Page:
Fowl Play: How Chick-Fil-A Almost Ruined My Family

Raising My Rainbow is written by the mother of a slightly effeminate, possibly gay, totally fabulous son. She’s chronicling their journey right here on Queerty. Read up on RMR‘s cast of characters.

At one point last week I was pretty sure that Chick-Fil-A had ruined my family.

When the anti-gay controversy about Chick-Fil-A broke out over the summer, it was a no-brainer for C.J.’s Dad and me to have a conversation with our sons about the company’s beliefs and decide as a family that we weren’t going to eat there anymore.

Most people assumed our anti-Chick-Fil-A stance was based on our love and support of my gay brother.  It’s a correct assumption, but a limited one:  My husband, my sons and I decided to boycott Chick-Fil-A in love and support of the entire LGBTQ community. And, more importantly, because in our house we believe that all people are created equal and deserve to be treated that way.

To us, there is no excuse for hate and discrimination, not even the go-to “the Bible told me so” explanation.  Call us crazy.

We also wanted to use the situation to teach a life lesson: sometime you have to sacrifice in order to stand up for what you believe in. Chick-Fil-A has long been a favorite of C.J. and his brother.  They would miss the food for sure.

Our kids agreed with our decision.  Our 9-year-old son, CJ’s brother, actually wrote a letter to Chick-Fil-A President Dan Cathy. Even 5-year-old C.J.,  who is gender nonconforming, understands that the fast-food chain is mean to some people and that’s not okay.

My husband and I made it quite clear to those close to us—especially those people who, on occasion, feed our kids when we are not around—that we would not be eating at Chick-Fil-A.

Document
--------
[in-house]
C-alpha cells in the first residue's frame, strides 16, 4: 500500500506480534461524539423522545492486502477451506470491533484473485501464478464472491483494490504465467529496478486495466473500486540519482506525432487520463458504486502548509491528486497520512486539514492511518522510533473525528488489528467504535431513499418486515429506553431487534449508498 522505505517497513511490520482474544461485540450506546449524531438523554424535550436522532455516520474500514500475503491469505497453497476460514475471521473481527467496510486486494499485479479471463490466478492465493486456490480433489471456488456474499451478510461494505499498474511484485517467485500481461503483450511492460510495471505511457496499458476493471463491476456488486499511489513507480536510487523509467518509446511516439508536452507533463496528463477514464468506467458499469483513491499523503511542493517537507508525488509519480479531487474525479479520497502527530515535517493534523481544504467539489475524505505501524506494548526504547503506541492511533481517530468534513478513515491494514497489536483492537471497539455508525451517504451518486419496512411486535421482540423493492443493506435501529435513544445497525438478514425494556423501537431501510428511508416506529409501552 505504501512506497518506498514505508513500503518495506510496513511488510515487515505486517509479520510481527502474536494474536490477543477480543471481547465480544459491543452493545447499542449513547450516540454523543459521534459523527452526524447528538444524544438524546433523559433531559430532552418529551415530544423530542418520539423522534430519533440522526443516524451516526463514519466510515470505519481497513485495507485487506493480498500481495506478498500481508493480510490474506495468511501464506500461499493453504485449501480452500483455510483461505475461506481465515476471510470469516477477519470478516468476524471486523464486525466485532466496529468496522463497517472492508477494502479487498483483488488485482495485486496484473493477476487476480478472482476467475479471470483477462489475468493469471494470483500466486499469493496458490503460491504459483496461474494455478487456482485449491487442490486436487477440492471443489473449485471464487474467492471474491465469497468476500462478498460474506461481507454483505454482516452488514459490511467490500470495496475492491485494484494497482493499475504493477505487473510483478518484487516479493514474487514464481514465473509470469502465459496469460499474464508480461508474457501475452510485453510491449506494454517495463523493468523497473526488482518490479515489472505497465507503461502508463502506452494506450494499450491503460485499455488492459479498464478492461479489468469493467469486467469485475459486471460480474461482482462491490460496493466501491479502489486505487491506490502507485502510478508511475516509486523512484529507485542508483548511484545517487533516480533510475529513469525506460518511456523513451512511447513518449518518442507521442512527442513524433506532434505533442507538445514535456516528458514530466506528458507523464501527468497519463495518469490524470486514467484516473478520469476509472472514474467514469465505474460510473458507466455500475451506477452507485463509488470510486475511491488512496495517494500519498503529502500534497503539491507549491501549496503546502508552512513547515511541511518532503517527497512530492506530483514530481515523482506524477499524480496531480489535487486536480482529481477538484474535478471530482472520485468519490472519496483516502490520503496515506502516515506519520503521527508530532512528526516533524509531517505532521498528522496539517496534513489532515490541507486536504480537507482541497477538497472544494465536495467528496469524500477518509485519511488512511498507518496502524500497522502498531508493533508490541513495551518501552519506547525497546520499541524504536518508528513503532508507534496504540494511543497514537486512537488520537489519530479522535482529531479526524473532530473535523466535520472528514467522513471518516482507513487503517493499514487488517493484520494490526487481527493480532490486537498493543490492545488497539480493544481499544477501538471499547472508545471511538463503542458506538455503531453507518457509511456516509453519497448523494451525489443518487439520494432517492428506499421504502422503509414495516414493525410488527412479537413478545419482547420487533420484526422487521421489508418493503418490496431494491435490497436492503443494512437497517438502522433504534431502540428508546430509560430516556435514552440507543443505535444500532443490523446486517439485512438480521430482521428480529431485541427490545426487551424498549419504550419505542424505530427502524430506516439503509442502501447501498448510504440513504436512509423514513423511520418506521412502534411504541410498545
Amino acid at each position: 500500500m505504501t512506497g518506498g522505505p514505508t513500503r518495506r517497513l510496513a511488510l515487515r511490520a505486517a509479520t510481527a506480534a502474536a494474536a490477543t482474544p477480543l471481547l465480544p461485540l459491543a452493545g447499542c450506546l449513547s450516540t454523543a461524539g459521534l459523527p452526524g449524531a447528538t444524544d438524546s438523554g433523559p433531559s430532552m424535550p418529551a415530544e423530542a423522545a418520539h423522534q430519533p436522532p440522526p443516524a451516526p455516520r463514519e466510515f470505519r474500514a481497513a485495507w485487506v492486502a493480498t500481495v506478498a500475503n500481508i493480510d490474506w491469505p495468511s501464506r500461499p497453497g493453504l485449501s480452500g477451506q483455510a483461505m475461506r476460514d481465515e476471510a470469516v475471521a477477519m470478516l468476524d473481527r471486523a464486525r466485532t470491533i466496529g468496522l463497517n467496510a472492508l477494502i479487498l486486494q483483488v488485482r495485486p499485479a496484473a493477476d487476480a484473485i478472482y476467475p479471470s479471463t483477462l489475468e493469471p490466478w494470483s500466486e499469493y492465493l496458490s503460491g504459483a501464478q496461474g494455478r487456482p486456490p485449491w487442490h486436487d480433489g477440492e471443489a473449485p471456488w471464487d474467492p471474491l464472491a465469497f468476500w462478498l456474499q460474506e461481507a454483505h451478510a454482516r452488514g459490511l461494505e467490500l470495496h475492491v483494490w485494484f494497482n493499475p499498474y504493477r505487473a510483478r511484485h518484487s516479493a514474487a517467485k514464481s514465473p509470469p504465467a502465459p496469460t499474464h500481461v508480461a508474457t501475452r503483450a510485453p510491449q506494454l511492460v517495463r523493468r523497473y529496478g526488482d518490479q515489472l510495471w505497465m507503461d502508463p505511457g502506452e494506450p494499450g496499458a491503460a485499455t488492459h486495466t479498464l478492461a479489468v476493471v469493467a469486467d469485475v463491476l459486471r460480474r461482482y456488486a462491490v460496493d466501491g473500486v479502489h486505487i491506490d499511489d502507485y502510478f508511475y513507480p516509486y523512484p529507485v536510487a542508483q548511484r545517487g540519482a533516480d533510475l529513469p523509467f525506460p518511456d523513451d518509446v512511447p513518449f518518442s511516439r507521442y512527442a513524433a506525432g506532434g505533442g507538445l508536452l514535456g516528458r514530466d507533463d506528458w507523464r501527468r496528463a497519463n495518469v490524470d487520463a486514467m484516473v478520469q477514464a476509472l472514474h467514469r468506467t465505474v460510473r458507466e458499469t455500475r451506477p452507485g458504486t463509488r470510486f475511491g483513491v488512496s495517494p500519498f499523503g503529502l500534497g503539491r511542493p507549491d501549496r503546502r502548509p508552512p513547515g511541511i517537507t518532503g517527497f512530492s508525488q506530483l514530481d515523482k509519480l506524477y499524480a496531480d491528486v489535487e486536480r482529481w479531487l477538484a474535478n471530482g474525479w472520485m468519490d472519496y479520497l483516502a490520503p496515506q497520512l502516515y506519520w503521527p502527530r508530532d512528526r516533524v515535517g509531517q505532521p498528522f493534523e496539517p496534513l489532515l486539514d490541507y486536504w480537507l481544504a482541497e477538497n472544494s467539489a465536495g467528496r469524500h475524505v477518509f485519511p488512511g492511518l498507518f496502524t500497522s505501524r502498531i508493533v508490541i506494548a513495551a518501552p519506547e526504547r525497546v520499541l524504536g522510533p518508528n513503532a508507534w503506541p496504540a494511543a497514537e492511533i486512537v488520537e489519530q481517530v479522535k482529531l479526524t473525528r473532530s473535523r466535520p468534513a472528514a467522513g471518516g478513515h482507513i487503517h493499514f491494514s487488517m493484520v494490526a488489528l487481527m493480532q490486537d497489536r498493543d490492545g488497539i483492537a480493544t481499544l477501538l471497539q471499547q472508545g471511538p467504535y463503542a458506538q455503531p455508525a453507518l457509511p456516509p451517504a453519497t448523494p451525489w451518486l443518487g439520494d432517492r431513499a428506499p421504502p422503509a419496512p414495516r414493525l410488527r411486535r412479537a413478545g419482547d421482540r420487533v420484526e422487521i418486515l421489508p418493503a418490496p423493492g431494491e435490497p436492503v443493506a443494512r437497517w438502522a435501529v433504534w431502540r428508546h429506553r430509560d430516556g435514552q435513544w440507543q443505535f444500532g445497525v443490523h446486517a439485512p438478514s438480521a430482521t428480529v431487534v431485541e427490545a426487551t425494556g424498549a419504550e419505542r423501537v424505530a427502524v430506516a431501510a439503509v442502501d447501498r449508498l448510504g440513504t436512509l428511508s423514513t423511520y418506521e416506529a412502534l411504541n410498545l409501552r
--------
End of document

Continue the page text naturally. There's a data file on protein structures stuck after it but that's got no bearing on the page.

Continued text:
That was our decision, though—if someone we knew didn’t make the same decision, we were disappointed but we didn’t un-friend them. We just asked them to get their fill of those homophobic nuggets, sandwiches and waffle fries when we weren’t around. Sometimes you have to agree to disagree.

We’ve learned that sometimes that’s easier said than done.

Last week, a member of our family had a few moments alone with our oldest son and engaged C.J.’s brother in a conversation about Chick-Fil-A.  That lead to this family member explaining the biblical definition of marriage and what the Bible says about homosexuality to our 9-year-old.

We. Were. Pissed.

We felt like we had been purposefully betrayed and deceived, like our son had been part of talk that was inappropriate because of our beliefs, his age, the topic and the family member’s knowledge that we are LGBTQ allies through and through.  And that’s not even taking into account that our son’s beloved uncle is gay and his brother has a very high likelihood of being gay or transgender.

Once we took a few days and few steps back, we realized that we assume that people in our family’s lives will behave as we expected them to.